James W. Gidley

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James Williams Gidley
Dr. J.W. Gidley of Smithsonian Institute with tooth of extinct elephant, 10-6-24 LCCN2016849571.jpg
Gidley in 1924
Scientific career

James Williams Gidley (1866-1931) was an American paleontologist and museum curator.[1]



Gidley was born in 1866, in Springwater, Iowa. He began collecting fossils during childhood. He attended Princeton University in Princeton, New Jersey, and received a Bachelor of Science degree in 1898 and a Master of Science degree in 1901. He later attended George Washington University, and earned a Ph.D in 1922.[1]

He died in 1931.[1]


While he pursued his formal education, Gidley became an Assistant in Vertebrate Paleontology at the American Museum of Natural History, in 1892. He remained at this job until 1905, after which he joined the United States National Museum as the Preparator in the Section of Vertebrate Fossils. In 1908, after the development of the Division of Vertebrate Paleontology, he became the Custodian of Fossil Mammals. Four years later, in 1912, he became an Assistant Curator at USNM, a position he held until his death.[1]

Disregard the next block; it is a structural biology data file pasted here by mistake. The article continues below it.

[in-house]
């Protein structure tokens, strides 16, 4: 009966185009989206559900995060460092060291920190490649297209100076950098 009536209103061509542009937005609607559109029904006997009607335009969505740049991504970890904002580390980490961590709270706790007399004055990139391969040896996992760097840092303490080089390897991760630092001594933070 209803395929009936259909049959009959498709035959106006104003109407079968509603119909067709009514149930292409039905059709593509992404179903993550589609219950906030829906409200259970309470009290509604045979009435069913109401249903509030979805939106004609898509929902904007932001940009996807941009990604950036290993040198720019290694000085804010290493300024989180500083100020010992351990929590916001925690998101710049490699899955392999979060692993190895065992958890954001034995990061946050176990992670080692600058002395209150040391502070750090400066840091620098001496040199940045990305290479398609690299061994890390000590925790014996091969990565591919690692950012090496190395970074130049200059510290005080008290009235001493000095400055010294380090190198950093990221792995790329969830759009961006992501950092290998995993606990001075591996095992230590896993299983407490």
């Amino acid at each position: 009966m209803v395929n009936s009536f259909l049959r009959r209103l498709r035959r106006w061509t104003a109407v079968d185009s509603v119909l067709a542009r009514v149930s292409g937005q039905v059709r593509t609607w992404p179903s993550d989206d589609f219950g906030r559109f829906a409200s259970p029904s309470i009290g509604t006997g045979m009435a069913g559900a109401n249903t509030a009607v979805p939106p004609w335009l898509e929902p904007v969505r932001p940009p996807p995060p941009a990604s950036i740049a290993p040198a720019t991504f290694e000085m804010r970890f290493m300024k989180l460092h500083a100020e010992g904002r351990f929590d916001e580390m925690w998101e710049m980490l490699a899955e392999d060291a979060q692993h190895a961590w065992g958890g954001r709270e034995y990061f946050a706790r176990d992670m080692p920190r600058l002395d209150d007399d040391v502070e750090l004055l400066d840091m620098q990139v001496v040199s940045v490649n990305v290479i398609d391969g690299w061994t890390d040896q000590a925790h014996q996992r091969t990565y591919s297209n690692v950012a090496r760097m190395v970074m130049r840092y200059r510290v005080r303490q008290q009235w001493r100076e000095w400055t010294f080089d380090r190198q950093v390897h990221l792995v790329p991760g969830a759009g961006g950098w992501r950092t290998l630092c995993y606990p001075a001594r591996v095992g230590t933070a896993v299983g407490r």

Gidley studied various fossil mammals throughout his career, including prehistoric rodents and horses. He described the species Equus scotti from Texas in 1899, and the three-toed horse genus Neohipparion from Nebraska in 1902. He named Armbruster's wolf in 1913. He began seeking remains of Pleistocene humans in Florida in the 1920s.[1]


  1. ^ a b c d e James W. Gidley at the SIA archives.